Beyond the relative opening of the political system that characterized 2005 in Egypt - with the President being elected directly for the first time and the increased competition allowed during legislative elections - the 2005 elections also constituted an opportunity to consider and evaluate the internal struggles for influence under way within the ruling National Democratic Party (NDP). In a context largely influenced by the perspective of President Husni Mubarak's succession and by calls for reform coming from both internal and external actors, changes currently occurring at the party level may have a decisive impact on the future of the Egyptian regime.
In a recent article dealing with authoritarian regimes' persistence in the third wave era of democratization,1 Jason Brownlee analyzes the role of ruling parties and the importance of coalition management in these regimes' durability, notably through the examples of Egypt and Malaysia. Indeed, in his view, the institutions on which a regime relies - and more precisely the ruling party's capacity to mediate the relationships between elites - seems to matter far more than the holding of elections. The preservation of the regime thus would depend mainly on its internal cohesion.
As far as Egypt is concerned, such a hypothesis has turned out to be particularly relevant, especially in a context largely influenced by the effect of President Husni Mubarak being at the head of the state and the National Democratic Party (NDP) since 1981 and by the issue of succession (Mubarak now being 77 years old). The NDP as a hegemonic party2 mobilizing the ruling coalition's members thus constitutes one key factor to be considered when analyzing the consolidation strategies implemented by the regime.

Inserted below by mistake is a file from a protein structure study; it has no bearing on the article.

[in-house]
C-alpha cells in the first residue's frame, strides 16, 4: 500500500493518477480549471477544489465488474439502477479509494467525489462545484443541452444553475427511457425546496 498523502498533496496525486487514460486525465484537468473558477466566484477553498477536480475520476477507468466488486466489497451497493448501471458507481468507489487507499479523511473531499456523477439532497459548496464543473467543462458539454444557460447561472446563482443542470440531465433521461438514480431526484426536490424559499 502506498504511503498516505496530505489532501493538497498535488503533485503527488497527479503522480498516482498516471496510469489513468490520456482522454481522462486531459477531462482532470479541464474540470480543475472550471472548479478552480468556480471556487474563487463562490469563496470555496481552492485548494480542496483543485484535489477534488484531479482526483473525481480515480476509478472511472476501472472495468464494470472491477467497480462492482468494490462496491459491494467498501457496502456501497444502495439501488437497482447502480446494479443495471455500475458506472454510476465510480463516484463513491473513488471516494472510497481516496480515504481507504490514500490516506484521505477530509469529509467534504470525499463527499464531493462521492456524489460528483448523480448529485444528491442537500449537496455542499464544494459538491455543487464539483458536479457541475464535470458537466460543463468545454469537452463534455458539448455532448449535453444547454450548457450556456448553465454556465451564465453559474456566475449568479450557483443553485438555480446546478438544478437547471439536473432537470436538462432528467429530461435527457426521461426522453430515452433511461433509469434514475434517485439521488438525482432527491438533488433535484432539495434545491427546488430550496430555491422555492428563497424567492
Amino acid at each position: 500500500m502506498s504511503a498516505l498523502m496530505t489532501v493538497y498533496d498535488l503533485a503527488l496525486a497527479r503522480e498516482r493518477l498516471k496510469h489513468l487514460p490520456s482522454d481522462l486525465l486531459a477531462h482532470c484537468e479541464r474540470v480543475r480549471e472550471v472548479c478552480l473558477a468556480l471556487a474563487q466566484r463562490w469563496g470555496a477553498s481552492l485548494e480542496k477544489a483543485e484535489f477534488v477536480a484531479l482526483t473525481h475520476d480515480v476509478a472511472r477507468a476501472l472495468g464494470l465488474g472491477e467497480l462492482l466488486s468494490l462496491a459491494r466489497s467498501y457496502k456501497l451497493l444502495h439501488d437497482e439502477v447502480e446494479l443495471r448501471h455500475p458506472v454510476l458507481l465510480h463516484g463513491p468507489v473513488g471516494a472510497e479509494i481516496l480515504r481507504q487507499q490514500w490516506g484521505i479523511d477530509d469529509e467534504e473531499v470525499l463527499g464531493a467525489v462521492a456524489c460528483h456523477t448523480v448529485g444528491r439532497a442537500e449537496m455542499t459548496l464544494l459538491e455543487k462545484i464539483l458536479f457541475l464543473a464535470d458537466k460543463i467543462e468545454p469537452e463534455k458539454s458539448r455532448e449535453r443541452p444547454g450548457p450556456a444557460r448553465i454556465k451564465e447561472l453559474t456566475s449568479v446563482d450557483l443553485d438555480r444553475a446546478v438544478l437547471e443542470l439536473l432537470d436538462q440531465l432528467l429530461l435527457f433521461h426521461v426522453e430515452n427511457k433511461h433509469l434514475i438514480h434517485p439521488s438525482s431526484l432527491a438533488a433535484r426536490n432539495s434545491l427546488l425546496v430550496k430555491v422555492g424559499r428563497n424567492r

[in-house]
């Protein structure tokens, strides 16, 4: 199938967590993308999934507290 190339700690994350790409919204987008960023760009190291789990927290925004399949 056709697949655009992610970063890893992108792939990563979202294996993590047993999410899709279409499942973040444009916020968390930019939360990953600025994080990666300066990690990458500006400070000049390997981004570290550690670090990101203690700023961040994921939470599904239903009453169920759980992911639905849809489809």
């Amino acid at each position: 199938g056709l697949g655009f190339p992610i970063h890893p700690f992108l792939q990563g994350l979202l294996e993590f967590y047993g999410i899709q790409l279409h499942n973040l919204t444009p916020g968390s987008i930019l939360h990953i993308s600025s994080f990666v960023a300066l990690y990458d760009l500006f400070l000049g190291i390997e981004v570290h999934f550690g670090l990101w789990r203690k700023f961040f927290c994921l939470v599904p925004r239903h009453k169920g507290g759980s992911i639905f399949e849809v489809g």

In his article, Brownlee highlights the linkage between the durability and stability of the Egyptian regime and the ruling party's capacity to preserve its internal cohesion in the face of opposition, mainly through mediation and the resolution of internal conflicts. Indeed, since the end of the 1990s, and especially since 2002 - when the NDP committed to change3 - internal struggles within the party have become more and more obvious and visible. They have fueled debate and discussions in the press, with journalists and commentators sitting back and watching the match between the so-called "old guard" and "reformers" - the latter group being headed by Gamal Mubarak, the President's younger son.
In that context, the 2005 elections proved especially important in that they helped us consider these struggles of influence and assess the balance of forces between each group. Moreover, these elections also provided us with clues regarding the possible evolution of the Egyptian regime, notably through a study of the current transformations in progress within the ruling coalition.
THE PARTY'S YOUNGER GENERATION: ATTEMPTING TO "GETRID OF THE DEADWOOD"
The NDP is actually a significant institution, a "miniature political system"4 whose internal processes are of particular importance, especially when they take place within the framework of a hegemonic party-system. Even though informal internal processes are necessarily characterized by disagreements, rivalries, and maneuvers - whatever the exact status of the party - this article will mainly consider the formation of "inner-circles" and clans within the NDP. In his reference book on political parties,5 and more specifically in the section dedicated to parties' leadership, Maurice Duverger pays particular attention to the constitution of leading teams or clans within the party itself-teams which, according to him, are the result of a "spontaneous solidarity that comes from a community of origin or training," the "fruit of a deliberated pact made between a few men who generally belong to a young generation, who unite to get rid of the deadwood, to take leadership positions from the older and monopolize them to their own profit. …